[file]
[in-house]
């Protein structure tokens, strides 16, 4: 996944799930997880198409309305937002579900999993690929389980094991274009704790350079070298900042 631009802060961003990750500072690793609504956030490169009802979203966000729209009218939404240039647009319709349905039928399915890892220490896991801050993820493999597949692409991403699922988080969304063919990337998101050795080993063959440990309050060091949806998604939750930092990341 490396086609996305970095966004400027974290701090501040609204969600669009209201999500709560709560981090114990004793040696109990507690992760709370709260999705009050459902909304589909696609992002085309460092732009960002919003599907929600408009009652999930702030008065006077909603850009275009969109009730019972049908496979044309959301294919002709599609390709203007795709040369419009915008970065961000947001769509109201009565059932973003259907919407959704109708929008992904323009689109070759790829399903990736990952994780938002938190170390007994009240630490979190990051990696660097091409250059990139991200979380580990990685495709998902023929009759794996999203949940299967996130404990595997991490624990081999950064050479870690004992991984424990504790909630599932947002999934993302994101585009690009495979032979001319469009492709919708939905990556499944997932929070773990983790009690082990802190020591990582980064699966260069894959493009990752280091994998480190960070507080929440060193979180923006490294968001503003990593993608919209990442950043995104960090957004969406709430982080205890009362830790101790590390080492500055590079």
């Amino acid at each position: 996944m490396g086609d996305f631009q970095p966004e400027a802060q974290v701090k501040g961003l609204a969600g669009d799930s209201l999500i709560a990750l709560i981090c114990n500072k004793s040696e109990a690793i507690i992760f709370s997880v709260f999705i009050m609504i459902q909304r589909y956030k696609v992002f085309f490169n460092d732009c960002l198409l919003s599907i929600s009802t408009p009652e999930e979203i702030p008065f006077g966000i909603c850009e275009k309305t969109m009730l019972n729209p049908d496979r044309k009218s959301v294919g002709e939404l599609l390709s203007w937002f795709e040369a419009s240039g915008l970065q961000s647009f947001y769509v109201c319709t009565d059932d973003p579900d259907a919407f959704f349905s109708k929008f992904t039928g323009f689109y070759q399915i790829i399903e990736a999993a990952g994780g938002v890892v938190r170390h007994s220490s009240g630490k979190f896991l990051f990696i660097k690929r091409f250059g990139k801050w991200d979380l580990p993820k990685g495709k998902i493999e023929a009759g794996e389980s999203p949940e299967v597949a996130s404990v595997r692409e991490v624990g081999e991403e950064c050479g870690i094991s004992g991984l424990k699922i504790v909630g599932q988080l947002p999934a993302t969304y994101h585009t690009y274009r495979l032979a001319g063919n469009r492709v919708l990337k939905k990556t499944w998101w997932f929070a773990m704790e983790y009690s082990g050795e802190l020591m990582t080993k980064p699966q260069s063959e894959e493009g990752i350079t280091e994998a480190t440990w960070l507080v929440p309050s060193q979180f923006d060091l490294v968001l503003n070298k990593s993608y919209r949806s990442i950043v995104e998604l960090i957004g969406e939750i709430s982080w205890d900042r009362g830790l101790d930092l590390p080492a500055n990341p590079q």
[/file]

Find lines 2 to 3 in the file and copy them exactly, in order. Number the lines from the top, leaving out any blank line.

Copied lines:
């Protein structure tokens, strides 16, 4: 996944799930997880198409309305937002579900999993690929389980094991274009704790350079070298900042 631009802060961003990750500072690793609504956030490169009802979203966000729209009218939404240039647009319709349905039928399915890892220490896991801050993820493999597949692409991403699922988080969304063919990337998101050795080993063959440990309050060091949806998604939750930092990341 490396086609996305970095966004400027974290701090501040609204969600669009209201999500709560709560981090114990004793040696109990507690992760709370709260999705009050459902909304589909696609992002085309460092732009960002919003599907929600408009009652999930702030008065006077909603850009275009969109009730019972049908496979044309959301294919002709599609390709203007795709040369419009915008970065961000947001769509109201009565059932973003259907919407959704109708929008992904323009689109070759790829399903990736990952994780938002938190170390007994009240630490979190990051990696660097091409250059990139991200979380580990990685495709998902023929009759794996999203949940299967996130404990595997991490624990081999950064050479870690004992991984424990504790909630599932947002999934993302994101585009690009495979032979001319469009492709919708939905990556499944997932929070773990983790009690082990802190020591990582980064699966260069894959493009990752280091994998480190960070507080929440060193979180923006490294968001503003990593993608919209990442950043995104960090957004969406709430982080205890009362830790101790590390080492500055590079």
């Amino acid at each position: 996944m490396g086609d996305f631009q970095p966004e400027a802060q974290v701090k501040g961003l609204a969600g669009d799930s209201l999500i709560a990750l709560i981090c114990n500072k004793s040696e109990a690793i507690i992760f709370s997880v709260f999705i009050m609504i459902q909304r589909y956030k696609v992002f085309f490169n460092d732009c960002l198409l919003s599907i929600s009802t408009p009652e999930e979203i702030p008065f006077g966000i909603c850009e275009k309305t969109m009730l019972n729209p049908d496979r044309k009218s959301v294919g002709e939404l599609l390709s203007w937002f795709e040369a419009s240039g915008l970065q961000s647009f947001y769509v109201c319709t009565d059932d973003p579900d259907a919407f959704f349905s109708k929008f992904t039928g323009f689109y070759q399915i790829i399903e990736a999993a990952g994780g938002v890892v938190r170390h007994s220490s009240g630490k979190f896991l990051f990696i660097k690929r091409f250059g990139k801050w991200d979380l580990p993820k990685g495709k998902i493999e023929a009759g794996e389980s999203p949940e299967v597949a996130s404990v595997r692409e991490v624990g081999e991403e950064c050479g870690i094991s004992g991984l424990k699922i504790v909630g599932q988080l947002p999934a993302t969304y994101h585009t690009y274009r495979l032979a001319g063919n469009r492709v919708l990337k939905k990556t499944w998101w997932f929070a773990m704790e983790y009690s082990g050795e802190l020591m990582t080993k980064p699966q260069s063959e894959e493009g990752i350079t280091e994998a480190t440990w960070l507080v929440p309050s060193q979180f923006d060091l490294v968001l503003n070298k990593s993608y919209r949806s990442i950043v995104e998604l960090i957004g969406e939750i709430s982080w205890d900042r009362g830790l101790d930092l590390p080492a500055n990341p590079q």